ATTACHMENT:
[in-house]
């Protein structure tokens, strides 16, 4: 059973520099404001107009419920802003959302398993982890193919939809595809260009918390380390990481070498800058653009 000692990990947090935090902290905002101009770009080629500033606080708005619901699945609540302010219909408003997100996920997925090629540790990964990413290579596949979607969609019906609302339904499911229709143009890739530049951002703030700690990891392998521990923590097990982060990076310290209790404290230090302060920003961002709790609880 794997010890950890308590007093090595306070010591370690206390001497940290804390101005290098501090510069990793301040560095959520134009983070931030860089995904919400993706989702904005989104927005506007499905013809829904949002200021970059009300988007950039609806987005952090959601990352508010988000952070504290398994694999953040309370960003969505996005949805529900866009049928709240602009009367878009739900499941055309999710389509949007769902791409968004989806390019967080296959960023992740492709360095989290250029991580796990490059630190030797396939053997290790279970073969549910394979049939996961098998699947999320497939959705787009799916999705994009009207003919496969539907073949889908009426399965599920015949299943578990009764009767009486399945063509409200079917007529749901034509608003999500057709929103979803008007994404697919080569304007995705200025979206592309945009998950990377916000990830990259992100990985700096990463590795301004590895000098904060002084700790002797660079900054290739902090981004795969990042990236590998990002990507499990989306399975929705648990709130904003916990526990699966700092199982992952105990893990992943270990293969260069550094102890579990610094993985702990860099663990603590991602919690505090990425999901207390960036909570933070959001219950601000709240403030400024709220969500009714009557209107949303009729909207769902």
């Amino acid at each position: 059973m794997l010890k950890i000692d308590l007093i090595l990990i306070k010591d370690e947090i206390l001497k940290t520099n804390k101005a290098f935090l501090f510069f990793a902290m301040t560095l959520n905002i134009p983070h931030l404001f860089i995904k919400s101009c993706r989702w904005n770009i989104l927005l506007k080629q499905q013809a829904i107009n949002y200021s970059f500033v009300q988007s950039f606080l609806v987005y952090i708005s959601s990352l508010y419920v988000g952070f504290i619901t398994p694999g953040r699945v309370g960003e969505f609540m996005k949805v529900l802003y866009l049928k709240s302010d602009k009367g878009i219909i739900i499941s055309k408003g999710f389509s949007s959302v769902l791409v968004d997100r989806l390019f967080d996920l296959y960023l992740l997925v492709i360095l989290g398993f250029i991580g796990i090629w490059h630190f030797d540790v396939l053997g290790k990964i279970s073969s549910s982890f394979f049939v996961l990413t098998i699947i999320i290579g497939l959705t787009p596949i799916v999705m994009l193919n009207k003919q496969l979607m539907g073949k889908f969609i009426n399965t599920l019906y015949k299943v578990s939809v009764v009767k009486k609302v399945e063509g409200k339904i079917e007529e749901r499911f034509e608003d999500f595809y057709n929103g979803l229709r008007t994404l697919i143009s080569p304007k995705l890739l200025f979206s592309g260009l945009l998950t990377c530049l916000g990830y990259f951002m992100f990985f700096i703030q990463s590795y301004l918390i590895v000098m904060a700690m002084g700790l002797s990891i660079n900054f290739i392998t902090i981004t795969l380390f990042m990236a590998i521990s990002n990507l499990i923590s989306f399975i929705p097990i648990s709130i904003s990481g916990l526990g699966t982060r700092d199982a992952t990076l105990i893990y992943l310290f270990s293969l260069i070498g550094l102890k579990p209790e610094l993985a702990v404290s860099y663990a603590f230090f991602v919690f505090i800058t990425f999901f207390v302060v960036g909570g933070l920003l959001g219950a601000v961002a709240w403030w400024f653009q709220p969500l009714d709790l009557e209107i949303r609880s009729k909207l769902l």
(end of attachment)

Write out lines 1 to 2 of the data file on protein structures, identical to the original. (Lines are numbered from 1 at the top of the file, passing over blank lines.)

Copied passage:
[in-house]
């Protein structure tokens, strides 16, 4: 059973520099404001107009419920802003959302398993982890193919939809595809260009918390380390990481070498800058653009 000692990990947090935090902290905002101009770009080629500033606080708005619901699945609540302010219909408003997100996920997925090629540790990964990413290579596949979607969609019906609302339904499911229709143009890739530049951002703030700690990891392998521990923590097990982060990076310290209790404290230090302060920003961002709790609880 794997010890950890308590007093090595306070010591370690206390001497940290804390101005290098501090510069990793301040560095959520134009983070931030860089995904919400993706989702904005989104927005506007499905013809829904949002200021970059009300988007950039609806987005952090959601990352508010988000952070504290398994694999953040309370960003969505996005949805529900866009049928709240602009009367878009739900499941055309999710389509949007769902791409968004989806390019967080296959960023992740492709360095989290250029991580796990490059630190030797396939053997290790279970073969549910394979049939996961098998699947999320497939959705787009799916999705994009009207003919496969539907073949889908009426399965599920015949299943578990009764009767009486399945063509409200079917007529749901034509608003999500057709929103979803008007994404697919080569304007995705200025979206592309945009998950990377916000990830990259992100990985700096990463590795301004590895000098904060002084700790002797660079900054290739902090981004795969990042990236590998990002990507499990989306399975929705648990709130904003916990526990699966700092199982992952105990893990992943270990293969260069550094102890579990610094993985702990860099663990603590991602919690505090990425999901207390960036909570933070959001219950601000709240403030400024709220969500009714009557209107949303009729909207769902």